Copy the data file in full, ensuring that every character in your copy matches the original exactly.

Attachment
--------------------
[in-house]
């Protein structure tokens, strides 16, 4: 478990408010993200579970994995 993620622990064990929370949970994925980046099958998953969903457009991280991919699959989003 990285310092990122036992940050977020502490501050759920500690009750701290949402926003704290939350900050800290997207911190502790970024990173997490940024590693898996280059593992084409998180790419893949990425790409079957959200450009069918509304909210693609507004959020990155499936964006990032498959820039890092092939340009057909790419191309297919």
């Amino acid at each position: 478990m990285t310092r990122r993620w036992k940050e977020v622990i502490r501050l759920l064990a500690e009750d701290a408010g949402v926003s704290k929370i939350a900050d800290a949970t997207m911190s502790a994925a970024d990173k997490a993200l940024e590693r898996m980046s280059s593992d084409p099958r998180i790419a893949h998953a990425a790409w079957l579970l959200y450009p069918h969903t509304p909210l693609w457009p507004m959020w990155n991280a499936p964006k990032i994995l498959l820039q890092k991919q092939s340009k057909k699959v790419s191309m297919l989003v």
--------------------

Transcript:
[in-house]
């Protein structure tokens, strides 16, 4: 478990408010993200579970994995 993620622990064990929370949970994925980046099958998953969903457009991280991919699959989003 990285310092990122036992940050977020502490501050759920500690009750701290949402926003704290939350900050800290997207911190502790970024990173997490940024590693898996280059593992084409998180790419893949990425790409079957959200450009069918509304909210693609507004959020990155499936964006990032498959820039890092092939340009057909790419191309297919």
């Amino acid at each position: 478990m990285t310092r990122r993620w036992k940050e977020v622990i502490r501050l759920l064990a500690e009750d701290a408010g949402v926003s704290k929370i939350a900050d800290a949970t997207m911190s502790a994925a970024d990173k997490a993200l940024e590693r898996m980046s280059s593992d084409p099958r998180i790419a893949h998953a990425a790409w079957l579970l959200y450009p069918h969903t509304p909210l693609w457009p507004m959020w990155n991280a499936p964006k990032i994995l498959l820039q890092k991919q092939s340009k057909k699959v790419s191309m297919l989003v």